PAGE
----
Tips for Combating Plaintiffs’ Deposition Tricks: #3: The Riptide of Aggression

TRICK: Pull you out to the sea of Low Road Cognition with a Riptide of Aggression. TIP: Go With The Flow to maintain High Road Cognition.

Last week, in Ring of Fire, we defined High Road and Low Road Cognition and provided you with tools for recognizing when you’ve been “triggered” into fight-or-flight mode, along with some simple tips that can help keep you in High Road Cognition once you have been triggered. We also revealed the three favorite tactics used by opposing counsel to drag you into Low Road Cognition: aggression, humiliation, and confusion. This week we start with our favorite “low road trigger”: Aggression!


Aggression is like a dangerous riptide that begins to form when a storm is approaching. Riptides (or Rip Currents) are narrow but very strong currents that can quickly pull a person away from the shore. For inexperienced swimmers, they can be deadly. Fortunately, you don’t have to be a super-strong swimmer to stay alive–just an informed one. The funny thing about riptides is, they are scary but easy to escape. Riptides can cause you to think you are in an inescapable current dragging you out to sea. If you’re unfamiliar with riptides, you will react in a way that seems logical: swimming directly against the current. But this only works if you have super-human strength, which is why most people die from panic and exhaustion when they fight against a riptide.

On the other hand, if you simply relax and Go With The Flow, you’ll find that the current will take you to a place where you can return to shore safely and with much less effort. (Note: Because we’re lawyers we have to say this. We are not giving actual safety advice here. Although based in science, we’re using “Riptide” here as an extended metaphor for emotional aggression triggers. Just roll with it. Get your surfing advice from a professional.)

Attorneys love using Aggression to put deponents in a reactionary state. They WANT you to feel scared, powerless, disrespected, and angry. Then they WANT you to fight back. Let’s not give them that satisfaction, eh?


Tactic No. 1: The Power Grab

Goal: To establish dominance and control over everyone in the room–especially you.

What It Is: Use of social cues, verbal directives, and rhetorical techniques to gain “alpha” status. Their turf, their rules, their timeline.

Who’s Most at Risk: If you’re normally a friendly, congenial person OR if you are usually the “alpha” in your world, these tactics will probably trigger you the most because they defy your normal social conventions.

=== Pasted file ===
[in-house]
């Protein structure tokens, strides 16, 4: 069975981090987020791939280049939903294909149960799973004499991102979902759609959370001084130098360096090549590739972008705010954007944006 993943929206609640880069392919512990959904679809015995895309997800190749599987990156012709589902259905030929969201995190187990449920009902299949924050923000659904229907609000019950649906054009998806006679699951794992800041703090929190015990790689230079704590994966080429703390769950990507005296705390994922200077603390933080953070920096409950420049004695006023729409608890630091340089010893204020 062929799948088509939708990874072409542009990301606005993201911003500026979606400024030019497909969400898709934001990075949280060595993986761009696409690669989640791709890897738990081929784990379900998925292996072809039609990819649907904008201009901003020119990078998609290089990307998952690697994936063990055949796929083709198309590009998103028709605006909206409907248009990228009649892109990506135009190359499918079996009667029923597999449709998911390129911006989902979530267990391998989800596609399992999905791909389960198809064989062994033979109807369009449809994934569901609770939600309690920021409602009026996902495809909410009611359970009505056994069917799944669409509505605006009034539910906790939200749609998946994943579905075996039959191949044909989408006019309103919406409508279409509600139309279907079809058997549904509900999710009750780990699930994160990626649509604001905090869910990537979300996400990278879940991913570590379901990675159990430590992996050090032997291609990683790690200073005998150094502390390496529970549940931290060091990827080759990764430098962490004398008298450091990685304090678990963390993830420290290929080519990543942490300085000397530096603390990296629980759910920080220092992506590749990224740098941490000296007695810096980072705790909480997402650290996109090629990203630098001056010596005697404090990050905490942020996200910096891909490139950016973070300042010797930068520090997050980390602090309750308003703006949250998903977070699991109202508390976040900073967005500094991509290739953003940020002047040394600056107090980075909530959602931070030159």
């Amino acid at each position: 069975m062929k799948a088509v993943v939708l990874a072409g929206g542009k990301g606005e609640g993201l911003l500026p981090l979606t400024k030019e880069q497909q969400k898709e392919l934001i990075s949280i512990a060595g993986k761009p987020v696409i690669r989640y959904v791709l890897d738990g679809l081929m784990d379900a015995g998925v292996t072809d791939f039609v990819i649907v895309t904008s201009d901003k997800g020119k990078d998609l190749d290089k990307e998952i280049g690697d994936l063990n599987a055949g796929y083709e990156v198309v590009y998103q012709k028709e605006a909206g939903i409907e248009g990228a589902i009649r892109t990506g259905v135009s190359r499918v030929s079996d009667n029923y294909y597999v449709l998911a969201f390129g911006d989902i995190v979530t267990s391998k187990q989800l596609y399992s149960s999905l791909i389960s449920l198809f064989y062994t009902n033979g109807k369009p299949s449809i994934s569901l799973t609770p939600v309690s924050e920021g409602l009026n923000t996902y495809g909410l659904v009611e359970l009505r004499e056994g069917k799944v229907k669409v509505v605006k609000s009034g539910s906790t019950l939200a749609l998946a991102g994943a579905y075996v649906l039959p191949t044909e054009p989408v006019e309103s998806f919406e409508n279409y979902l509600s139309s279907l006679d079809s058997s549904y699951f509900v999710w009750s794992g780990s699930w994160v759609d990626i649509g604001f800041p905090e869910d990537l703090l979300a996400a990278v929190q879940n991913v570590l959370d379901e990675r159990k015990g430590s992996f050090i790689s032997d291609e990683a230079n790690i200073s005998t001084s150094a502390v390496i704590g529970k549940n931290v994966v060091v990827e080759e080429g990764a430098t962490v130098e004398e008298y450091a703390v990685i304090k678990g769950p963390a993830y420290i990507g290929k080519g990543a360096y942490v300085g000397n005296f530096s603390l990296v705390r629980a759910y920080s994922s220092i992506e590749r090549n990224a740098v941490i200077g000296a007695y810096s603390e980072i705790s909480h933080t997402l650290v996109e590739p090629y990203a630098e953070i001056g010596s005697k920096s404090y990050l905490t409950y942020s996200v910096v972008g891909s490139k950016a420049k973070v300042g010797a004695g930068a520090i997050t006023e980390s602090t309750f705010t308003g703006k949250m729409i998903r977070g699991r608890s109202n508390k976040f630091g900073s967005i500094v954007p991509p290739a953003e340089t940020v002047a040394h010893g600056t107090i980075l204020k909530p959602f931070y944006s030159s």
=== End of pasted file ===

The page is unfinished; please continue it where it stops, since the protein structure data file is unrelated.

• Ignoring you: Why wait for the deposition to begin? This Power Grab technique can begin as soon as you enter the room. You may sit quietly or even extend your hand to introduce yourself and be met only with an icy glance, a pursed-lip nod, lack of eye contact, or you might get ignored entirely. This is meant to quickly communicate disdain and your lack of power.
  • Ordering you around: As you get seated, the attorney may start giving you a series of orders to establish that you’re not the one in control, such as where to sit, how to place the mic, where to look, and what items you can have in front of you. Once the deposition begins, you’ll then be given “a few rules” to follow during the deposition, including how to answer questions, how to ask for clarification, and when you’ll take breaks. Kind of like a prison boss: the attorney controls when you sit, stand, speak, eat, and pee.
  • Giving you commands: This tactic is similar to “ordering you around” but more advanced. Think drill sergeant. You might hear commands with phrases like: “look me in the eye…” “show me on that document exactly where…” “look down at that camera and tell the jury…” You’ll probably see this with a dose of Intensity (see Tactic No. 2, below)
    · Interrupting you: This is a classic Power Grab tactic with little purpose except to establish dominance or communicate disrespect (see Tactic No. 3, below).

Tactic No. 2: Intensity & Intimidation

Goal: To make you uncomfortable and fearful, ultimately inducing compliance out of a desire to “make it stop.”

What It Is: The addition of verbal and non-verbal “bling” to their questions. This is where you’ll see the best drama.

Who’s Most at Risk: If you’re usually shy or timid in social settings, or if you’re uncomfortable with conflict, these tactics may be your biggest triggers.


  • Volume: Quite simply, being uncomfortably loud or shouting.

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